On other visits to Africa he spent time with refugees in the Nairobi slums, in the Kakuma Refugee Camp and in displaced people’s camps.
By this stage he was in his late fifties but that didn’t deter him. Nor did the very obvious danger he faced.
To deepen his understanding so he could serve better, Nick ventured into Sudan with members of the Sudan People’s Liberation Army, a terrorist group in the eyes of the Sudanese regime.
If captured, one can scarcely imagine the fate that may have awaited him at the hands of the government that was then sheltering Osama bin Laden.
It was a truly extraordinary demonstration of not just courage, not just moral courage, but of the strength of Nick’s commitment to faith and service.
God watched over him, kept him safe and the last chapter of his life continued and became yet richer.
He retired in a formal sense, but continued to devote his life to the African community and, so he could serve more widely, started to study towards the Diaconate.
He was ordained in 2009.
He served as chair of the Australian National Association of Deacons and a delegate to the International Diaconate Centre.
However, what would have delighted him more was the joy he gained from serving the Church in a new role and the joy he witnessed at weddings and baptisms and events such as the blessing of his much beloved Lucia’s Pizza Bar at the Central Market.
He also gained a special joy from the greater involvement the Diaconate gave him with his African friends, being able to officiate at the African Mass as well as advising and advocating for the African community.
As mentioned before, Nick was a strong believer in ecumenism and served as the chief executive of the Diocesan Ecumenical and Interfaith Council.
In this role he found inspiration and support, particularly from friends such as Rabbi Shoshana Kaminsky from the Best Shalom Synagogue here in Adelaide. It was a privilege for him to assist in his own small way with the founding of the Adelaide Holocaust Museum.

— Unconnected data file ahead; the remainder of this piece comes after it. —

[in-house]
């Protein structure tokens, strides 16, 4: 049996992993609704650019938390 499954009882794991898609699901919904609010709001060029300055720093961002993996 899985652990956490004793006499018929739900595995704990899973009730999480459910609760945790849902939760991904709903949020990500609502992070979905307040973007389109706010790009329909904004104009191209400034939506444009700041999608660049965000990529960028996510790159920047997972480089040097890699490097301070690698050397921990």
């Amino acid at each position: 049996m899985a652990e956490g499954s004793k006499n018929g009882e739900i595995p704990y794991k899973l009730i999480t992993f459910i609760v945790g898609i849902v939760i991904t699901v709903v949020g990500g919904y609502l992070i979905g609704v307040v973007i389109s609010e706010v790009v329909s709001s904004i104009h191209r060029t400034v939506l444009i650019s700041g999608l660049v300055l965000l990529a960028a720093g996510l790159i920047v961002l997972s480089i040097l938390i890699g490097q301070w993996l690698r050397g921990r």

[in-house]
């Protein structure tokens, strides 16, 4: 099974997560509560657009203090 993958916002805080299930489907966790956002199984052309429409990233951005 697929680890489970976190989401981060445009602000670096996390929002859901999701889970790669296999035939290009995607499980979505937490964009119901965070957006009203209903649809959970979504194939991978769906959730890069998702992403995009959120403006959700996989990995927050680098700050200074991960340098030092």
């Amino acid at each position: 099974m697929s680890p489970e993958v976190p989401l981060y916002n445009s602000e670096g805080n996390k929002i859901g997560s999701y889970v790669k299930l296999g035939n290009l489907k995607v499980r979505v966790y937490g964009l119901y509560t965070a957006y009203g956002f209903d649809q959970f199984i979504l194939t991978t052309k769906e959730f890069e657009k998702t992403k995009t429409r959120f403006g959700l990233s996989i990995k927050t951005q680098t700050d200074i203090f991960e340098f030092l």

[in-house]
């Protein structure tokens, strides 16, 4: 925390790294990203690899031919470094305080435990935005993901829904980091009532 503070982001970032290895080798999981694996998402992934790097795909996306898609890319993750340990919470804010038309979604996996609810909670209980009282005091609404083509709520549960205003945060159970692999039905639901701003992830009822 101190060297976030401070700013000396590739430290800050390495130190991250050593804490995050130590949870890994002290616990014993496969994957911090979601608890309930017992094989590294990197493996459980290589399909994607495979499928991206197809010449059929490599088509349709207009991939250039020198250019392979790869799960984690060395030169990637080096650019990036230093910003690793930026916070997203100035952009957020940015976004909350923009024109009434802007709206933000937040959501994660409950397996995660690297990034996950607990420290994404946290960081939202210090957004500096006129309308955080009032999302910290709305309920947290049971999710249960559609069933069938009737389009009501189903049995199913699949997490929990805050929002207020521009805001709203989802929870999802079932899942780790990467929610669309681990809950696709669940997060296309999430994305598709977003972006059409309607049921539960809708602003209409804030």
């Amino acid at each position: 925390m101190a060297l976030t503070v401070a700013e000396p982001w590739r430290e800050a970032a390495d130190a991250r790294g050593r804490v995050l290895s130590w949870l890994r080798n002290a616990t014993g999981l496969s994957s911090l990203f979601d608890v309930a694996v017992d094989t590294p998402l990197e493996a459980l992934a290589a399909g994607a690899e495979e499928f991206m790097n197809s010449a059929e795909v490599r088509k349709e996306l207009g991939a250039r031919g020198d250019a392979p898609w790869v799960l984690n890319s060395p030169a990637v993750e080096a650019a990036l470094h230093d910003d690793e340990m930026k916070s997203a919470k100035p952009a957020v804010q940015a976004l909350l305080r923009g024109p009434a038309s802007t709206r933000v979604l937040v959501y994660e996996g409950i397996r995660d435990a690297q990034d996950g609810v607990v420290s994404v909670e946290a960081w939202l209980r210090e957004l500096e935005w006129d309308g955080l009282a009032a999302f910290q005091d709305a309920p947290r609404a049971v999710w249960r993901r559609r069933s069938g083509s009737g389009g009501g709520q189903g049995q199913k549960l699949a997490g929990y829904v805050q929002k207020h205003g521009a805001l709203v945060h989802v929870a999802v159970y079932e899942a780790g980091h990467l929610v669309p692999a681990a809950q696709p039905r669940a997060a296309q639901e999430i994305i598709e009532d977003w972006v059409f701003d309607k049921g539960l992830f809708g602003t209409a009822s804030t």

Nick didn’t moralise, although he had a firm moral compass.
In the eighties, at a time when same sex-attracted people faced a new wave of persecution with the fear of AIDS, he showed nothing but love and understanding to his children’s gay friends, many of who had not only been rejected by their own families, but even expelled from comfortable and relatively privileged homes.
They were all worthy of love and respect in Nick’s eyes.
Nick’s wit, his humour, his sense of mischief and his delight in nonsense, his creativity, his love of beauty and knowledge, the simple joy he took by refreshing his mind with a walk and enjoying what he found around him, let alone his affection, made him such a joy.
Nick told this newspaper back in 2017 ‘I wanted to do something worthwhile’.
He did much, much more. He did something remarkable.
Less than three weeks before his death Nick prepared a video message on the traumatic background of a young African to be presented as a formal court submission.
He would have thought his mission was simply on hold when he contracted his final illness.
So, what message do we draw from the life of Nicholas Kerr?
What would he have wanted us to learn?
More importantly, what would he want us to do?
Lincoln said: ‘Let us have faith that right makes right and in that faith let us to the end dare to do our duty as we understand it.’
Nicholas Kerr would emphatically agree.
Nick’s grandson described him as ‘always a strong believer, helped everyone he could and was a good man’.
A fine man with a gentle spirit indeed.
We give thanks to God for the life and love of Nicholas Kerr.
And may his memory be a blessing.
– Taken from the eulogy by Nick’s son, Christian KerrJump to next article